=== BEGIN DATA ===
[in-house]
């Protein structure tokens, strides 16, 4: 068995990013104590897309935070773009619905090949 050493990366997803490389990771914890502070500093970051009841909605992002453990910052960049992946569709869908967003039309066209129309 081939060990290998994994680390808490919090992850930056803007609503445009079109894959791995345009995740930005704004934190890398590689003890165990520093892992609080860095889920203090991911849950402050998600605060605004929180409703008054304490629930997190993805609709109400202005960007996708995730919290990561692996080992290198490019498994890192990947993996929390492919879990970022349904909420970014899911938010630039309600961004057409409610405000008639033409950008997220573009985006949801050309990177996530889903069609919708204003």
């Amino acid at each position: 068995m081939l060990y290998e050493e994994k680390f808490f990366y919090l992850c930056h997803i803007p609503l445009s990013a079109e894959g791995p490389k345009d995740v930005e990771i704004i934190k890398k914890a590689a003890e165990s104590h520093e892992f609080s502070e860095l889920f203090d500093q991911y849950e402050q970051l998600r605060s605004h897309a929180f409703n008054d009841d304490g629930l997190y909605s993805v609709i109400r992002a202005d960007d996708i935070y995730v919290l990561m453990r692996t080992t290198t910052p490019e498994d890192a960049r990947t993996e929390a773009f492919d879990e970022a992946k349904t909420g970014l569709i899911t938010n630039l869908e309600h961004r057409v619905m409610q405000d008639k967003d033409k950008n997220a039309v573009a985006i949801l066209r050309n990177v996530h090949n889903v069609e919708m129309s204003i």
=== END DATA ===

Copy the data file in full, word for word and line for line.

[in-house]
């Protein structure tokens, strides 16, 4: 068995990013104590897309935070773009619905090949 050493990366997803490389990771914890502070500093970051009841909605992002453990910052960049992946569709869908967003039309066209129309 081939060990290998994994680390808490919090992850930056803007609503445009079109894959791995345009995740930005704004934190890398590689003890165990520093892992609080860095889920203090991911849950402050998600605060605004929180409703008054304490629930997190993805609709109400202005960007996708995730919290990561692996080992290198490019498994890192990947993996929390492919879990970022349904909420970014899911938010630039309600961004057409409610405000008639033409950008997220573009985006949801050309990177996530889903069609919708204003």
């Amino acid at each position: 068995m081939l060990y290998e050493e994994k680390f808490f990366y919090l992850c930056h997803i803007p609503l445009s990013a079109e894959g791995p490389k345009d995740v930005e990771i704004i934190k890398k914890a590689a003890e165990s104590h520093e892992f609080s502070e860095l889920f203090d500093q991911y849950e402050q970051l998600r605060s605004h897309a929180f409703n008054d009841d304490g629930l997190y909605s993805v609709i109400r992002a202005d960007d996708i935070y995730v919290l990561m453990r692996t080992t290198t910052p490019e498994d890192a960049r990947t993996e929390a773009f492919d879990e970022a992946k349904t909420g970014l569709i899911t938010n630039l869908e309600h961004r057409v619905m409610q405000d008639k967003d033409k950008n997220a039309v573009a985006i949801l066209r050309n990177v996530h090949n889903v069609e919708m129309s204003i």